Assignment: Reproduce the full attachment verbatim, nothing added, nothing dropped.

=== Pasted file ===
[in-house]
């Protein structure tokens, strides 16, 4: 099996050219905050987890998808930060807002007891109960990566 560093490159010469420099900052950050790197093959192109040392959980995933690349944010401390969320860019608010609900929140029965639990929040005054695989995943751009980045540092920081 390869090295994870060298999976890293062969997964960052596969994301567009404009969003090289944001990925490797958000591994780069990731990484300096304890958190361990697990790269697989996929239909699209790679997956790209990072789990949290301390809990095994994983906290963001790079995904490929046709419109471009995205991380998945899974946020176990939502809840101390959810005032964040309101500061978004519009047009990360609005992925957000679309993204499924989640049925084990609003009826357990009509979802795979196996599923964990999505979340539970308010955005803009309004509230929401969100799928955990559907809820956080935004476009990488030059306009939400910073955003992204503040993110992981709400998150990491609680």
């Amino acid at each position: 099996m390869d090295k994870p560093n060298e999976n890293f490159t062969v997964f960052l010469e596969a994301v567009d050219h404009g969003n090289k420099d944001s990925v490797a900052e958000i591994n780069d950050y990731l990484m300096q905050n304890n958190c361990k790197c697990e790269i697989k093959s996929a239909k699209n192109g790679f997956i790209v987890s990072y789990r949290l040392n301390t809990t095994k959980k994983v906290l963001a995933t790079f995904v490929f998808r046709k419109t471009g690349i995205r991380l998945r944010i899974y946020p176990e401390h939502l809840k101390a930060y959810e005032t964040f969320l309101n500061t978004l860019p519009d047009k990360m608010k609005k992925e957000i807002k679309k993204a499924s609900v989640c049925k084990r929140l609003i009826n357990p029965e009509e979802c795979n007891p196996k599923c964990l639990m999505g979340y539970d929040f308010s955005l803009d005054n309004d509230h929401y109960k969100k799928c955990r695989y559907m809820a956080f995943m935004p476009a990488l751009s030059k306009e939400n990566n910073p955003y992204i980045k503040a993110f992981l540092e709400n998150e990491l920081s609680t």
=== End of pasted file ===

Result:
[in-house]
């Protein structure tokens, strides 16, 4: 099996050219905050987890998808930060807002007891109960990566 560093490159010469420099900052950050790197093959192109040392959980995933690349944010401390969320860019608010609900929140029965639990929040005054695989995943751009980045540092920081 390869090295994870060298999976890293062969997964960052596969994301567009404009969003090289944001990925490797958000591994780069990731990484300096304890958190361990697990790269697989996929239909699209790679997956790209990072789990949290301390809990095994994983906290963001790079995904490929046709419109471009995205991380998945899974946020176990939502809840101390959810005032964040309101500061978004519009047009990360609005992925957000679309993204499924989640049925084990609003009826357990009509979802795979196996599923964990999505979340539970308010955005803009309004509230929401969100799928955990559907809820956080935004476009990488030059306009939400910073955003992204503040993110992981709400998150990491609680």
């Amino acid at each position: 099996m390869d090295k994870p560093n060298e999976n890293f490159t062969v997964f960052l010469e596969a994301v567009d050219h404009g969003n090289k420099d944001s990925v490797a900052e958000i591994n780069d950050y990731l990484m300096q905050n304890n958190c361990k790197c697990e790269i697989k093959s996929a239909k699209n192109g790679f997956i790209v987890s990072y789990r949290l040392n301390t809990t095994k959980k994983v906290l963001a995933t790079f995904v490929f998808r046709k419109t471009g690349i995205r991380l998945r944010i899974y946020p176990e401390h939502l809840k101390a930060y959810e005032t964040f969320l309101n500061t978004l860019p519009d047009k990360m608010k609005k992925e957000i807002k679309k993204a499924s609900v989640c049925k084990r929140l609003i009826n357990p029965e009509e979802c795979n007891p196996k599923c964990l639990m999505g979340y539970d929040f308010s955005l803009d005054n309004d509230h929401y109960k969100k799928c955990r695989y559907m809820a956080f995943m935004p476009a990488l751009s030059k306009e939400n990566n910073p955003y992204i980045k503040a993110f992981l540092e709400n998150e990491l920081s609680t």